Last week, American Airlines was responsible for a 10-year-old girl who was traveling from Richmond, Virginia to Boston. The child had a small layover in NYC which has now “ruined the young girl’s love of travel.” Meisha Vargas, the mother of the child, shared with Business Insider that she took the time to prepare her daughter for the scheduled layover. She assured her daughter that her family would be there to pick her up in Boston. However, when the young girl arrived in New York City her connecting flight was canceled. Not only did American Airline fail to notify the parents about the cancelation, but they also didn’t share re-scheduling flight details. Vargas said she only learned of the cancelation when her daughter called “hysterically crying.”
Here’s what we know:
It’s one thing for self-sufficient adults to experience canceled or delayed flights, it’s a whole different experience for an unaccompanied minor who is unaware of how to navigate international airports. An agency worker met the child upon her arrival at JFK at 11:30 a.m. and was set to stay with her until the next available flight at 8:00 p.m.. The child’s relatives instead decided to take the six-hour drive to JFK to pick her up. The story gets worse when her dad calls the Airline to notify them that she was picked up and finds out that the Airline was unaware the child had left the airport. Vargas said it was stressful knowing her daughter was stranded at one of America’s busiest airports, while her husband was “furious” that AA did not sign off for their daughter to be collected by their family. While at JFK, the 10-year-old was reportedly offered a voucher for lunch but told she needed to pay for dinner with her own money.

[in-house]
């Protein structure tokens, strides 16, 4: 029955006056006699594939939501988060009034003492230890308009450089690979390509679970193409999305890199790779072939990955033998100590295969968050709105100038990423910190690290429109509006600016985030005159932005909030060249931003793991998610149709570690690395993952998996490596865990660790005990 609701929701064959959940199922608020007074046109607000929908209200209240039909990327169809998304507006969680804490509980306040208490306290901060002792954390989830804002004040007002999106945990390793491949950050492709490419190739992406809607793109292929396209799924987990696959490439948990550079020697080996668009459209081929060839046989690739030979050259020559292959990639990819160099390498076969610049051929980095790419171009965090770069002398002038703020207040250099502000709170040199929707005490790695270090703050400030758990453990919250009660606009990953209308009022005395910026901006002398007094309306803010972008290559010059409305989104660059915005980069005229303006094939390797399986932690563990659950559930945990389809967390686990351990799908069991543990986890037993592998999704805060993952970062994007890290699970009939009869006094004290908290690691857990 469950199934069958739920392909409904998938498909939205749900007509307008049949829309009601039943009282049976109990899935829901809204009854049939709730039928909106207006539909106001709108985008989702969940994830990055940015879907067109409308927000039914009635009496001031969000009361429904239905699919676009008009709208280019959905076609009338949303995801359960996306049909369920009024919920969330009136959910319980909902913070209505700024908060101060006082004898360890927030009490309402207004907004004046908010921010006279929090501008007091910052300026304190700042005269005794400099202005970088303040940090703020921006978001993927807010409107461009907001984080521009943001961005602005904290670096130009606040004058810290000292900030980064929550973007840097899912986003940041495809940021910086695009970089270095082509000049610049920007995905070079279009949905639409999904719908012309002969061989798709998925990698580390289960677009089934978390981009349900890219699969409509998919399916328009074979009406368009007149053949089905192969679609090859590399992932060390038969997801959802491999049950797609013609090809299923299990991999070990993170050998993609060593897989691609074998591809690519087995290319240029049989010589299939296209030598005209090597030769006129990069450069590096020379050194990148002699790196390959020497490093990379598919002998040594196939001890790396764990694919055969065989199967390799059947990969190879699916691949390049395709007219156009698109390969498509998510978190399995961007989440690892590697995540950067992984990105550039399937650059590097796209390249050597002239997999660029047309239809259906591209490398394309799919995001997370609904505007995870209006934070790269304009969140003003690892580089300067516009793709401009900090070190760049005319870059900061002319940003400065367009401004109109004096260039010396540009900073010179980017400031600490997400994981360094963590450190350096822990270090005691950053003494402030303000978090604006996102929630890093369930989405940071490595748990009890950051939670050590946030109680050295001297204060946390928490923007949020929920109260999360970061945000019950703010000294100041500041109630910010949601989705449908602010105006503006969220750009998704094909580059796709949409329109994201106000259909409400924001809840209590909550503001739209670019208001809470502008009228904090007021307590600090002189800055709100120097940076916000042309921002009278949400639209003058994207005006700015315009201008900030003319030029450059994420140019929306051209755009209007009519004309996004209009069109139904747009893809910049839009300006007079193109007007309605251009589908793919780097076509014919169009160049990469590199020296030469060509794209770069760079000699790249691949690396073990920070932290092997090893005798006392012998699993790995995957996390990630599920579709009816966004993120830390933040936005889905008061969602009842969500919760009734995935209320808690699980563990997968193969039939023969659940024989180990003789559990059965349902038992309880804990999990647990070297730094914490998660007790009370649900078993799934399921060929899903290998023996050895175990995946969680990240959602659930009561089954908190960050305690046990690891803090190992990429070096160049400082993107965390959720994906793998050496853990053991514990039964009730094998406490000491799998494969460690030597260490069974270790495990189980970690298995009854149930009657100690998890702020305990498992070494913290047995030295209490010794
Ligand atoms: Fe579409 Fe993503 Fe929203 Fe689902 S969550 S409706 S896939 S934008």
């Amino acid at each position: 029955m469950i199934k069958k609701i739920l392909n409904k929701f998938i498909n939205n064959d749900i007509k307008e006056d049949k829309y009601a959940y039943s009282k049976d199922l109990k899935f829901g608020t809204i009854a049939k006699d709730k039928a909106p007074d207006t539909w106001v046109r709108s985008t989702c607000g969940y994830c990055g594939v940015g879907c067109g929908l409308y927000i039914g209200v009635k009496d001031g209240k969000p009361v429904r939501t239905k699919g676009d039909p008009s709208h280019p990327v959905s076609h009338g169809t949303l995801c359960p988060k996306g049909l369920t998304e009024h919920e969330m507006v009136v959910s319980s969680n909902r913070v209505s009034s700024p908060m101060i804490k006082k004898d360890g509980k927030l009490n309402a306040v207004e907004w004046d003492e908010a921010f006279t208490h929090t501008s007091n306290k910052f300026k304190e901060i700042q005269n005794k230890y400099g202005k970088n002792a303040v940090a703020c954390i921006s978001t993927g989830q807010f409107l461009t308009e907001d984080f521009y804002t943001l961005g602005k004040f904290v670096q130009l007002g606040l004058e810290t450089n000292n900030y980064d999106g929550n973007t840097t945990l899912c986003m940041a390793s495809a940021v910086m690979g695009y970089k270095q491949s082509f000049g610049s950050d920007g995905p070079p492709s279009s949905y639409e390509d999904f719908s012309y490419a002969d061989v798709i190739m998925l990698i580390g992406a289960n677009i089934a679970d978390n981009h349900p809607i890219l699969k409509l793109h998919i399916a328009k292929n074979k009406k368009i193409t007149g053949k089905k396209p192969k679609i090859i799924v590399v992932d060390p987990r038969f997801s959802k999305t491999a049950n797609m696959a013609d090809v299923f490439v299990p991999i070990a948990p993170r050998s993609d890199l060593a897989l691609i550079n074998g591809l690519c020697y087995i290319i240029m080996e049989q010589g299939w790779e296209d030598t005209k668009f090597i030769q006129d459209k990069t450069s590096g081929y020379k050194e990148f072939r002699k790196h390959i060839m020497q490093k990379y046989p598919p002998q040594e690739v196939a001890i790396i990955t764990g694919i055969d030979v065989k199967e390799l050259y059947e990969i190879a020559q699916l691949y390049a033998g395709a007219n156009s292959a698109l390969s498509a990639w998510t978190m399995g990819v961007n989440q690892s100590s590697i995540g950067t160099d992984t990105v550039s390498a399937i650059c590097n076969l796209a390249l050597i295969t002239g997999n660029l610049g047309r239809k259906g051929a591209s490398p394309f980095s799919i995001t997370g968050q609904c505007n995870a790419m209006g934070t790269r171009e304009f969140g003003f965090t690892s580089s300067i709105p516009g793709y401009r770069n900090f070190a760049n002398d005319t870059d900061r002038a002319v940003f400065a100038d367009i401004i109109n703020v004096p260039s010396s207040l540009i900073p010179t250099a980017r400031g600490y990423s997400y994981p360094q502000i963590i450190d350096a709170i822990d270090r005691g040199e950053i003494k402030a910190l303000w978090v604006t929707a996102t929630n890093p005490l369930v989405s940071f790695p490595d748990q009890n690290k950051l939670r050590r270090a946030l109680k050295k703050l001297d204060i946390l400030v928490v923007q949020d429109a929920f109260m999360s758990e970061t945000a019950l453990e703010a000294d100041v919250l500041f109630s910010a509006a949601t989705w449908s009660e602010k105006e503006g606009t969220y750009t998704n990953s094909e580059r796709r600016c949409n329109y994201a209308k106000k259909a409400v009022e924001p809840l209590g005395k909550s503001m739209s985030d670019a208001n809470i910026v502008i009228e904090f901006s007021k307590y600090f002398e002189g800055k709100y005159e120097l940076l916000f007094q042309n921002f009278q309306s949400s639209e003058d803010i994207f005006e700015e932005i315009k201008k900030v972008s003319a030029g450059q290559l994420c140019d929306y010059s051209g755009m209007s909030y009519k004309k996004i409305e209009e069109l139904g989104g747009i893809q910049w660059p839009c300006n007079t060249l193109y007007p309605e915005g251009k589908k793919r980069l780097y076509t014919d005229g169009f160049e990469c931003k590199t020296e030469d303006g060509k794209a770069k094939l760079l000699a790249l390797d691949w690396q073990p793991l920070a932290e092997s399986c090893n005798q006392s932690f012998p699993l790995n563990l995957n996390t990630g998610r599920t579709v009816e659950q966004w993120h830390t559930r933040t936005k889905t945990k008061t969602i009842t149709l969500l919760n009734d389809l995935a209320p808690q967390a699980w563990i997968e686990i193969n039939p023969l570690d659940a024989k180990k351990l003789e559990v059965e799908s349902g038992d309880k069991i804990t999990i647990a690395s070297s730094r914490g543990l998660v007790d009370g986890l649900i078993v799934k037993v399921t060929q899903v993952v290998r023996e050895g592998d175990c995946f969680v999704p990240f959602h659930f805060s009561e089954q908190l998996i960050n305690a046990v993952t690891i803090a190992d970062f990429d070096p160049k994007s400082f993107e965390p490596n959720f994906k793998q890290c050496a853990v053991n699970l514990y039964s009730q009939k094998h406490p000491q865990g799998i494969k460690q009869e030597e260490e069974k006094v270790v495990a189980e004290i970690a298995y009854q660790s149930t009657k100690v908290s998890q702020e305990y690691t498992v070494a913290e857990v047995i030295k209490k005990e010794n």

This isn’t the first devastating story for unaccompanied, minors traveling with American Airlines this summer. The same airline temporarily lost a 12-year-old unaccompanied child at Miami airport earlier this month. The child’s mother reported the airline only notifies her after the flight landed and was found by the child’s father.